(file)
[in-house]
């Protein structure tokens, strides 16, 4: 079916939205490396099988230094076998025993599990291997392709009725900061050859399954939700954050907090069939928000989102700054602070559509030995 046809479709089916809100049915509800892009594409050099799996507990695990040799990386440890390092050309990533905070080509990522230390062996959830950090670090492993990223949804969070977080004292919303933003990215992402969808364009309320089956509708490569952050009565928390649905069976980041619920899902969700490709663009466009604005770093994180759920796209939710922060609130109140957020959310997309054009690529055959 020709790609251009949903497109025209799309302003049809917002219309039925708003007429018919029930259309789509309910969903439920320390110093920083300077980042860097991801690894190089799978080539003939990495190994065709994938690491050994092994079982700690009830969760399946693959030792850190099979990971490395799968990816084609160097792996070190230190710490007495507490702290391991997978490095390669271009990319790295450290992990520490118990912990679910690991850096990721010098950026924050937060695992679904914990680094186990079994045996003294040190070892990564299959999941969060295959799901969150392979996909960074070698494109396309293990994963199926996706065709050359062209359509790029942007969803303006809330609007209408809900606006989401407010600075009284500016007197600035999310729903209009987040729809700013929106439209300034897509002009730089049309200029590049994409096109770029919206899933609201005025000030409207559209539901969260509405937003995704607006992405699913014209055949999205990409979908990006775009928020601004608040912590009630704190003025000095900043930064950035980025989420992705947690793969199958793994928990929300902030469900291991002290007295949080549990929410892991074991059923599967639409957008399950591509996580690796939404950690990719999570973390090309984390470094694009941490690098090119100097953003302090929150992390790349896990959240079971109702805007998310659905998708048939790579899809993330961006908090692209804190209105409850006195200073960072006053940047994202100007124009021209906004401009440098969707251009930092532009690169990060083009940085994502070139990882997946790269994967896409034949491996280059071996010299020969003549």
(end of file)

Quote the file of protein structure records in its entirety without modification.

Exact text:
[in-house]
């Protein structure tokens, strides 16, 4: 079916939205490396099988230094076998025993599990291997392709009725900061050859399954939700954050907090069939928000989102700054602070559509030995 046809479709089916809100049915509800892009594409050099799996507990695990040799990386440890390092050309990533905070080509990522230390062996959830950090670090492993990223949804969070977080004292919303933003990215992402969808364009309320089956509708490569952050009565928390649905069976980041619920899902969700490709663009466009604005770093994180759920796209939710922060609130109140957020959310997309054009690529055959 020709790609251009949903497109025209799309302003049809917002219309039925708003007429018919029930259309789509309910969903439920320390110093920083300077980042860097991801690894190089799978080539003939990495190994065709994938690491050994092994079982700690009830969760399946693959030792850190099979990971490395799968990816084609160097792996070190230190710490007495507490702290391991997978490095390669271009990319790295450290992990520490118990912990679910690991850096990721010098950026924050937060695992679904914990680094186990079994045996003294040190070892990564299959999941969060295959799901969150392979996909960074070698494109396309293990994963199926996706065709050359062209359509790029942007969803303006809330609007209408809900606006989401407010600075009284500016007197600035999310729903209009987040729809700013929106439209300034897509002009730089049309200029590049994409096109770029919206899933609201005025000030409207559209539901969260509405937003995704607006992405699913014209055949999205990409979908990006775009928020601004608040912590009630704190003025000095900043930064950035980025989420992705947690793969199958793994928990929300902030469900291991002290007295949080549990929410892991074991059923599967639409957008399950591509996580690796939404950690990719999570973390090309984390470094694009941490690098090119100097953003302090929150992390790349896990959240079971109702805007998310659905998708048939790579899809993330961006908090692209804190209105409850006195200073960072006053940047994202100007124009021209906004401009440098969707251009930092532009690169990060083009940085994502070139990882997946790269994967896409034949491996280059071996010299020969003549």